Economic efficiencies are a feature of all systems; from basic entropy to biology to civilizational activities. While civilization has had many different economic systems, Adam Smith capitalism, essentially a 17th century innovation, now dominates. As such, the “invisible hand” and “creative destruction” market system functions to optimize wealth creation.
Thus, greater operational productivity creates wealth to fund further productivity. Increased productivity is aimed at increasing competitiveness and innovation, which results in creative destruction and more accumulated wealth. It is an insatiable, dialectical process first accelerated by the Industrial revolution and then supercharged by the digital information revolution.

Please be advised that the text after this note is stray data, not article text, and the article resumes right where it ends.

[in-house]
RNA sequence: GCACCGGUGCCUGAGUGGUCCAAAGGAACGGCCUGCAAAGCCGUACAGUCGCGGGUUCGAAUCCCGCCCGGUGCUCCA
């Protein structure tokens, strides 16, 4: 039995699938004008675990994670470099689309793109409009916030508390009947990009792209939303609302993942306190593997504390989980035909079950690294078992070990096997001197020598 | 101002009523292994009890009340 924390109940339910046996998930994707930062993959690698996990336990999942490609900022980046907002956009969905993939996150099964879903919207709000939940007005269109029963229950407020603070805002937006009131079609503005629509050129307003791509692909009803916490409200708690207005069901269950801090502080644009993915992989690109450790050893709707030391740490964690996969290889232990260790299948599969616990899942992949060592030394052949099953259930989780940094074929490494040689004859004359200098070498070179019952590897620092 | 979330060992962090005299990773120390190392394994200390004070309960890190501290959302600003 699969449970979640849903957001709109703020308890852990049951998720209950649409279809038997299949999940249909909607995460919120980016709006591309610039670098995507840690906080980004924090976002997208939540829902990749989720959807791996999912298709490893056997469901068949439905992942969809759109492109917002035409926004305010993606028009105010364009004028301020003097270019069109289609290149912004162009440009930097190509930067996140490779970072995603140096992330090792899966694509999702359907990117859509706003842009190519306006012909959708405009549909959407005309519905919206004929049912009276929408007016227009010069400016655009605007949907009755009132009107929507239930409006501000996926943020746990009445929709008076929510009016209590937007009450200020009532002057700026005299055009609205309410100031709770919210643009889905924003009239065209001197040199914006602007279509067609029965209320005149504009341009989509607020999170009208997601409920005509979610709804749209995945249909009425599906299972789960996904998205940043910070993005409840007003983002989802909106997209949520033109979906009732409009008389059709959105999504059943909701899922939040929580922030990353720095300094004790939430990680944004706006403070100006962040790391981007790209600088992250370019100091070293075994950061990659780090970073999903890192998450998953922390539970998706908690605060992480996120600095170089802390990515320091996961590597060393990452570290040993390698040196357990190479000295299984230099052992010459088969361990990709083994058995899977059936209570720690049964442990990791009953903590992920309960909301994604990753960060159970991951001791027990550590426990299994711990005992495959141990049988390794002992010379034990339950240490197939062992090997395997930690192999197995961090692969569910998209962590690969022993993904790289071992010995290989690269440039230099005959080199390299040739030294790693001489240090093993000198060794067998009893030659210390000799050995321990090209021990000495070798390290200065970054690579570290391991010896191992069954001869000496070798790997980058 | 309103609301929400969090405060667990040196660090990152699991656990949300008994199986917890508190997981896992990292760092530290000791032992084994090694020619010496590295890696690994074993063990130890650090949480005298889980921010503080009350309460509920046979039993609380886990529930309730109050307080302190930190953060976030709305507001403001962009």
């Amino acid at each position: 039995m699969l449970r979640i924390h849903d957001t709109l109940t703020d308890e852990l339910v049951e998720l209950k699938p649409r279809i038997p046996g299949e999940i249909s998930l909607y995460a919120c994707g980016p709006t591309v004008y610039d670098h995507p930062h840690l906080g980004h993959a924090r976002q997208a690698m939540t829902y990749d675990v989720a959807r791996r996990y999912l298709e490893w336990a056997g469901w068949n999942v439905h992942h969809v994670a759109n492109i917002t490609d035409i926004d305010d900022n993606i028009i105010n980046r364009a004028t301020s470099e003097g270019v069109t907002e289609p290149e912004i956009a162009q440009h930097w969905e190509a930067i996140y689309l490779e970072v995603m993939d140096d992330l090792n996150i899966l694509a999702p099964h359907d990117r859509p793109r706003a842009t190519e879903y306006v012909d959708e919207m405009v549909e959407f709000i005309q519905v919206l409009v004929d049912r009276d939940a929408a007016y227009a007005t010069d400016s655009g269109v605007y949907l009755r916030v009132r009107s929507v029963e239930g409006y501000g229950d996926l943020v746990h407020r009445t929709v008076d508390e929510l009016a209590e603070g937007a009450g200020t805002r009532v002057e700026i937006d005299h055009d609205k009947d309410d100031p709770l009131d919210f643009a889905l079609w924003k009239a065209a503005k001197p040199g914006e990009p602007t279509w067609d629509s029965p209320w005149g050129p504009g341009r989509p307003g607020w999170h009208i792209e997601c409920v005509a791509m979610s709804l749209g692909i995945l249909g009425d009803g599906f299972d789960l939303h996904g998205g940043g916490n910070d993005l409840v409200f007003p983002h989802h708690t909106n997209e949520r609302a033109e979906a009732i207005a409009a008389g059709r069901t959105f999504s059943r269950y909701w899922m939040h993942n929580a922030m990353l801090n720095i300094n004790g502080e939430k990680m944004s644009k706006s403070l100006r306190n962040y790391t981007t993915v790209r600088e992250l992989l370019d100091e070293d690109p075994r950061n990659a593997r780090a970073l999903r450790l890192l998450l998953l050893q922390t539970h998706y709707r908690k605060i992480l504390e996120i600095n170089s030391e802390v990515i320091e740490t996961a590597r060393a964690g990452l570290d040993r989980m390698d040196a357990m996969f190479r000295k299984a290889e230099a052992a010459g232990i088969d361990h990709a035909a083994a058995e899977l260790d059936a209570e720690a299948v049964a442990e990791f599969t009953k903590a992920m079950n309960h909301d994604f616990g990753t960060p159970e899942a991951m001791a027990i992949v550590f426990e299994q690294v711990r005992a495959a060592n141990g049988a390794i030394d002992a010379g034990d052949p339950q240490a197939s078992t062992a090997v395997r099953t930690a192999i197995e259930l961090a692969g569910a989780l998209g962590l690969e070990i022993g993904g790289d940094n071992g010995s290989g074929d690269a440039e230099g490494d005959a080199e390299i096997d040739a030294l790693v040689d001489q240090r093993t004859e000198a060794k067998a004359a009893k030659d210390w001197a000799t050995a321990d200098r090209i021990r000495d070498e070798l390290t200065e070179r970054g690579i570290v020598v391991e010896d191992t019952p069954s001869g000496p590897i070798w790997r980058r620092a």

In this respect, capitalism is really, at a fundamental level, an information processing system. With the days of wage arbitrage over, real increased productivity only comes from technology. So, in the end, wealth creation becomes a technological arms-race to augment and then substitute labor with more autonomous systems.
While technology is inherently deflationary, it also negatively impacts traditional jobs, careers and societal systems. In this respect, it is not surprising that an inherent feature of capitalism is growing inequality, which has, obviously, been exacerbated by political actions and inaction.
So, the direction of the economic system is toward an accelerating substitution of autonomous systems for labor. Ironically, while this exacerbates inequality and sociopolitical unrest, ultimately it is moving us ever closer to as a “Post-Capitalist” and or “Post-Scarcity” civilization.